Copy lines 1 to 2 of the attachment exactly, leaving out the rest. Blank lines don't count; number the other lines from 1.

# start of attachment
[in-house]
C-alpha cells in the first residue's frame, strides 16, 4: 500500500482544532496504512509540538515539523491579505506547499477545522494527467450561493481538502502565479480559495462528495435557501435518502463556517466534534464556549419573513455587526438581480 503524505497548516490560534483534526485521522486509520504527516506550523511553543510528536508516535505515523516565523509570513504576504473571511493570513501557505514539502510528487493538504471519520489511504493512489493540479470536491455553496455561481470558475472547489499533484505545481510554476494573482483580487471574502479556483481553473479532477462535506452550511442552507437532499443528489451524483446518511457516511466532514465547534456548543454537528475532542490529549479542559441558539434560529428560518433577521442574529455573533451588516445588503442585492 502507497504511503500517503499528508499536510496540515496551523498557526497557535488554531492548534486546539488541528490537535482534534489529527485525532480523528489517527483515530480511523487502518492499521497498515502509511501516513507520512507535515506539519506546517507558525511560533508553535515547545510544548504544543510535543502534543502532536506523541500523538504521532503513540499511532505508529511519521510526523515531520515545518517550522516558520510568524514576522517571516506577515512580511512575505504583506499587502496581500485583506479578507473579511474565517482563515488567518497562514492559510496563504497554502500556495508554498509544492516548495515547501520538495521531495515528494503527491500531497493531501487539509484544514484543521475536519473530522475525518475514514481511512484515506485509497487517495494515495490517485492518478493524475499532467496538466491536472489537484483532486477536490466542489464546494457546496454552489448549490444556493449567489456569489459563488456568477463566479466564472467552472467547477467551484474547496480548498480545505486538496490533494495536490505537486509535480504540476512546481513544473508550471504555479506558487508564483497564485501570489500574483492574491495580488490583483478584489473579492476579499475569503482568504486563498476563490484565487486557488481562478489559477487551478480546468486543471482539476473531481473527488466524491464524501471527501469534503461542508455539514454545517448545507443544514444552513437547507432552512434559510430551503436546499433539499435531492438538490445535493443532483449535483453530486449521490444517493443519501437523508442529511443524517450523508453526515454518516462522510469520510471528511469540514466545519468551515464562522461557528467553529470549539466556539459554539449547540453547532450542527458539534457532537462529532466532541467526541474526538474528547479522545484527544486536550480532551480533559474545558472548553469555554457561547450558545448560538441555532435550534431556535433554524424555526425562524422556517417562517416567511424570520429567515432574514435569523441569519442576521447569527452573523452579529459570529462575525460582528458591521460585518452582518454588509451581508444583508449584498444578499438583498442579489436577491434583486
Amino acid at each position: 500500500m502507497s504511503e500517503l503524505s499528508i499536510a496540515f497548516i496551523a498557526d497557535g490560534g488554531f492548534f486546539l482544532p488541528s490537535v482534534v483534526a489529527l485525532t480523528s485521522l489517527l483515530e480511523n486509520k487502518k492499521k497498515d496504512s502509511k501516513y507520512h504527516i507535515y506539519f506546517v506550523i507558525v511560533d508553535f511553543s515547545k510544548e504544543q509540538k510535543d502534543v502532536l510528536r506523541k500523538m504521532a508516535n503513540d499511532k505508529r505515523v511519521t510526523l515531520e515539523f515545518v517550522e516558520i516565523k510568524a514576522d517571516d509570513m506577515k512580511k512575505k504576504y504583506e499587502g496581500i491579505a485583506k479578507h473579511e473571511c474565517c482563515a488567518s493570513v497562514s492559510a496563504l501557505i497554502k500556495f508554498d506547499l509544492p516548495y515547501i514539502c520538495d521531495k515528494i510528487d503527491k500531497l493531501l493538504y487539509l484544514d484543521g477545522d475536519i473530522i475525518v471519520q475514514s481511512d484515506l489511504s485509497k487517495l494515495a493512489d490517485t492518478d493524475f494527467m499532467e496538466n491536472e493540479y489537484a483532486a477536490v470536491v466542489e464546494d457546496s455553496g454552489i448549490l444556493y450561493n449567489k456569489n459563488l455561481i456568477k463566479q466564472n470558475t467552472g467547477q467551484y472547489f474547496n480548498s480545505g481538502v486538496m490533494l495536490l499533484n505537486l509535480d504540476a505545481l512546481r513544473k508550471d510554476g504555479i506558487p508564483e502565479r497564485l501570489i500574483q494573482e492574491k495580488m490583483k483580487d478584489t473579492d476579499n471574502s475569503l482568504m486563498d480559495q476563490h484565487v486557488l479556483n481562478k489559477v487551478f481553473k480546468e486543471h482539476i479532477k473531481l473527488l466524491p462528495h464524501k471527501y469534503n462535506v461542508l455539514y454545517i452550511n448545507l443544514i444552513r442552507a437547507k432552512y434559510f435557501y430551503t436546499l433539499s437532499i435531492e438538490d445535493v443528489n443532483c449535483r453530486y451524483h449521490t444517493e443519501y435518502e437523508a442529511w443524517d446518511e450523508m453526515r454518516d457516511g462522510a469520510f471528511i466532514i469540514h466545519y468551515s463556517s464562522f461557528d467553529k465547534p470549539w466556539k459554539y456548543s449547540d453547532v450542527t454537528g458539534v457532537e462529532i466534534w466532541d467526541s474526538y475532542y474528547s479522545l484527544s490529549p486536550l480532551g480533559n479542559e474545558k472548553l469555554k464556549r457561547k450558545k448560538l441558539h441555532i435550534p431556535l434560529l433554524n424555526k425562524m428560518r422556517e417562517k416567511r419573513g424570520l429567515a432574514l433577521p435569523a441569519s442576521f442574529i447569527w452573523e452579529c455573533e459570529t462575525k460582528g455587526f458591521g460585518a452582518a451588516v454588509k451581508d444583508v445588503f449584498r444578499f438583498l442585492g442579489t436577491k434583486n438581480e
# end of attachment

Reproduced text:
[in-house]
C-alpha cells in the first residue's frame, strides 16, 4: 500500500482544532496504512509540538515539523491579505506547499477545522494527467450561493481538502502565479480559495462528495435557501435518502463556517466534534464556549419573513455587526438581480 503524505497548516490560534483534526485521522486509520504527516506550523511553543510528536508516535505515523516565523509570513504576504473571511493570513501557505514539502510528487493538504471519520489511504493512489493540479470536491455553496455561481470558475472547489499533484505545481510554476494573482483580487471574502479556483481553473479532477462535506452550511442552507437532499443528489451524483446518511457516511466532514465547534456548543454537528475532542490529549479542559441558539434560529428560518433577521442574529455573533451588516445588503442585492 502507497504511503500517503499528508499536510496540515496551523498557526497557535488554531492548534486546539488541528490537535482534534489529527485525532480523528489517527483515530480511523487502518492499521497498515502509511501516513507520512507535515506539519506546517507558525511560533508553535515547545510544548504544543510535543502534543502532536506523541500523538504521532503513540499511532505508529511519521510526523515531520515545518517550522516558520510568524514576522517571516506577515512580511512575505504583506499587502496581500485583506479578507473579511474565517482563515488567518497562514492559510496563504497554502500556495508554498509544492516548495515547501520538495521531495515528494503527491500531497493531501487539509484544514484543521475536519473530522475525518475514514481511512484515506485509497487517495494515495490517485492518478493524475499532467496538466491536472489537484483532486477536490466542489464546494457546496454552489448549490444556493449567489456569489459563488456568477463566479466564472467552472467547477467551484474547496480548498480545505486538496490533494495536490505537486509535480504540476512546481513544473508550471504555479506558487508564483497564485501570489500574483492574491495580488490583483478584489473579492476579499475569503482568504486563498476563490484565487486557488481562478489559477487551478480546468486543471482539476473531481473527488466524491464524501471527501469534503461542508455539514454545517448545507443544514444552513437547507432552512434559510430551503436546499433539499435531492438538490445535493443532483449535483453530486449521490444517493443519501437523508442529511443524517450523508453526515454518516462522510469520510471528511469540514466545519468551515464562522461557528467553529470549539466556539459554539449547540453547532450542527458539534457532537462529532466532541467526541474526538474528547479522545484527544486536550480532551480533559474545558472548553469555554457561547450558545448560538441555532435550534431556535433554524424555526425562524422556517417562517416567511424570520429567515432574514435569523441569519442576521447569527452573523452579529459570529462575525460582528458591521460585518452582518454588509451581508444583508449584498444578499438583498442579489436577491434583486